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Assessment of agreement among diplomates of the American College of Veterinary Anesthesia and Analgesia for scoring the recovery of horses from anesthesia by use of subjective grading scales and development of a system for evaluation of the recovery of horses from anesthesia by use of accelerometry

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  • 1 Department of Veterinary Clinical Medicine, College of Veterinary Medicine, University of Illinois, Urbana, IL 61821.
  • | 2 Department of Veterinary Clinical Medicine, College of Veterinary Medicine, University of Illinois, Urbana, IL 61821.
  • | 3 Faculty of Veterinary and Agricultural Sciences, Melbourne Veterinary School, University of Melbourne, Werribee, VIC 3030, Australia.
  • | 4 Department of Veterinary Clinical Sciences, School of Veterinary Medicine, Louisiana State University, Baton Rouge, LA 70803.
  • | 5 American College of Veterinary Anesthesia and Analgesia, 22499 Polecat Hill Rd, Middleburg, VA 20118.
  • | 6 Department of Large Animal Clinical Sciences, College of Veterinary Medicine, University of Tennessee, Knoxville, TN 37996.
  • | 7 Department of Clinical Sciences, College of Veterinary Medicine, Cornell University, Ithaca, NY 14850.
  • | 8 Department of Small Animal Medicine and Surgery, College of Veterinary Medicine, University of Georgia, Athens, GA 30602.
  • | 9 Department of Veterinary Clinical Medicine, College of Veterinary Medicine, University of Illinois, Urbana, IL 61821.
  • | 10 Department of Clinical Sciences, College of Veterinary Medicine and Biological Sciences, Colorado State University, Fort Collins, CO 80523.
  • | 11 Department of Clinical Sciences, College of Veterinary Medicine, Kansas State University, Manhattan, KS 66506.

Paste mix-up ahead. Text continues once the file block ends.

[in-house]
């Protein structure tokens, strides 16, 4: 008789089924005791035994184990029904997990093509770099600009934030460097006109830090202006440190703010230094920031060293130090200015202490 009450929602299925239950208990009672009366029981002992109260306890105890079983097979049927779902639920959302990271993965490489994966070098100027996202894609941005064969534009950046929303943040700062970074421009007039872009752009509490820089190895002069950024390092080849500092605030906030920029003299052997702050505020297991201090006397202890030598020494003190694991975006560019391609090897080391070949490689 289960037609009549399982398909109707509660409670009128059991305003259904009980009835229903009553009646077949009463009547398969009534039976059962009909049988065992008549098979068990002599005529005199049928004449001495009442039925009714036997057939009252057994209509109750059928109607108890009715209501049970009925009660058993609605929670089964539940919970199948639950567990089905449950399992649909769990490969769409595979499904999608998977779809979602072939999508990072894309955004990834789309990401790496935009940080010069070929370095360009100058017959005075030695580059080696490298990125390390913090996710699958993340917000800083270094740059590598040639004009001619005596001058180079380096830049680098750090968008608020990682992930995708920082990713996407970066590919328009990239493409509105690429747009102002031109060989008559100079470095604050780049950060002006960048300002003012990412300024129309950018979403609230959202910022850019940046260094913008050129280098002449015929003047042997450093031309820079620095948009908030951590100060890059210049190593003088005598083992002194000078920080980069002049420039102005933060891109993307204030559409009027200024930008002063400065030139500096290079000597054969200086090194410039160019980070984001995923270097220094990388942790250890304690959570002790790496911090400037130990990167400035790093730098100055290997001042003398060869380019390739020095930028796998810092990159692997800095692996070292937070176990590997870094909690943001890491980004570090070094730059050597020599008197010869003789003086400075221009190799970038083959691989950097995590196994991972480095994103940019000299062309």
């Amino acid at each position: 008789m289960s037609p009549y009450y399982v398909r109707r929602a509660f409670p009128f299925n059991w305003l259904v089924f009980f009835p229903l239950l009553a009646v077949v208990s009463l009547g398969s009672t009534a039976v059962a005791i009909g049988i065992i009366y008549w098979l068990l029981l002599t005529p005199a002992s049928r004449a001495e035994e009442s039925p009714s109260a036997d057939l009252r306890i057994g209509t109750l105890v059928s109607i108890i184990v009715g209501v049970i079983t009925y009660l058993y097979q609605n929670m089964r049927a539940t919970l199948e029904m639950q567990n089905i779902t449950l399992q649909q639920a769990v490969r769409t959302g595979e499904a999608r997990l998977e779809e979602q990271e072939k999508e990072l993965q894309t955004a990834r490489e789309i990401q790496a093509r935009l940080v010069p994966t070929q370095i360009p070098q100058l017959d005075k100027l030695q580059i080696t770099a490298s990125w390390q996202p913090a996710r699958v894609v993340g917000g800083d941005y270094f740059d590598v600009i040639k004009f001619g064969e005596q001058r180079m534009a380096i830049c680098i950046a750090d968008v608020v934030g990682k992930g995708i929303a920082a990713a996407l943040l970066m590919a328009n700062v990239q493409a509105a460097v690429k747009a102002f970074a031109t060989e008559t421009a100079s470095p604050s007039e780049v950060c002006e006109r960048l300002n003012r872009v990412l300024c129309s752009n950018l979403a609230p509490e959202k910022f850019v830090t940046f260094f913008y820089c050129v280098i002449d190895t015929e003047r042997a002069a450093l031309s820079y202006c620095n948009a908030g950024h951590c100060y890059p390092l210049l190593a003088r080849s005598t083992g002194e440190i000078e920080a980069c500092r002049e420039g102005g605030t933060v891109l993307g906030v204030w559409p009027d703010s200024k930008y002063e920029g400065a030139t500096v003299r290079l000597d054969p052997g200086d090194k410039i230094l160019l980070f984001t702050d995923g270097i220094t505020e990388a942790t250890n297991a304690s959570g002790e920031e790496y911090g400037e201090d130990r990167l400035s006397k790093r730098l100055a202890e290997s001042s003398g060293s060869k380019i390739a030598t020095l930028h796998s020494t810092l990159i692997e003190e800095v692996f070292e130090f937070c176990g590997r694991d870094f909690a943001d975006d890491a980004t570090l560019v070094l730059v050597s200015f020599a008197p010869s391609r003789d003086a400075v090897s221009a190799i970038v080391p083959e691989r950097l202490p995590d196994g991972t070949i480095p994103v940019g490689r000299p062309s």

• | 12 Department of Molecular Biomedical Sciences, College of Veterinary Medicine, North Carolina State University, Raleigh, NC 27607.
  • | 13 Institute of Veterinary, Animal and Biomedical Sciences, College of Sciences, Massey University, Palmerston North 4442, New Zealand.
  • | 14 Department of Large Animal Clinical Sciences, College of Veterinary Medicine, University of Tennessee, Knoxville, TN 37996.
  • | 15 Department of Large Animal Clinical Sciences, College of Veterinary Medicine, University of Florida, Gainesville, FL 32608.
  • | 16 Department of Veterinary Clinical Sciences, College of Veterinary Medicine, Purdue University, West Lafayette, IN 47907.
  • | 17 Department of Veterinary Clinical Medicine, College of Veterinary Medicine, University of Illinois, Urbana, IL 61821.

Abstract

OBJECTIVE To evaluate agreement among diplomates of the American College of Veterinary Anesthesia and Analgesia for scores determined by use of a simple descriptive scale (SDS) or a composite grading scale (CGS) for quality of recovery of horses from anesthesia and to investigate use of 3-axis accelerometry (3AA) for objective evaluation of recovery.

ANIMALS 12 healthy adult horses.

PROCEDURES Horses were fitted with a 3AA device and then were anesthetized. Eight diplomates evaluated recovery by use of an SDS, and 7 other diplomates evaluated recovery by use of a CGS. Agreement was tested with κ and AC1 statistics for the SDS and an ANOVA for the CGS. A library of mathematical models was used to map 3AA data against CGS scores.

RESULTS Agreement among diplomates using the SDS was slight (κ = 0.19; AC1 = 0.22). The CGS scores differed significantly among diplomates. Best fit of 3AA data against CGS scores yielded the following equation: RS = 9.998 × SG0.633 × ∑UG0.174, where RS is a horse's recovery score determined with 3AA, SG is acceleration of the successful attempt to stand, and ∑UG is the sum of accelerations of unsuccessful attempts to stand.

CONCLUSIONS AND CLINICAL RELEVANCE Subjective scoring of recovery of horses from anesthesia resulted in poor agreement among diplomates. Subjective scoring may lead to differences in conclusions about recovery quality; thus, there is a need for an objective scoring method. The 3AA system removed subjective bias in evaluations of recovery of horses and warrants further study.

Contributor Notes

Address correspondence to Dr. Clark-Price (sccp@illinois.edu).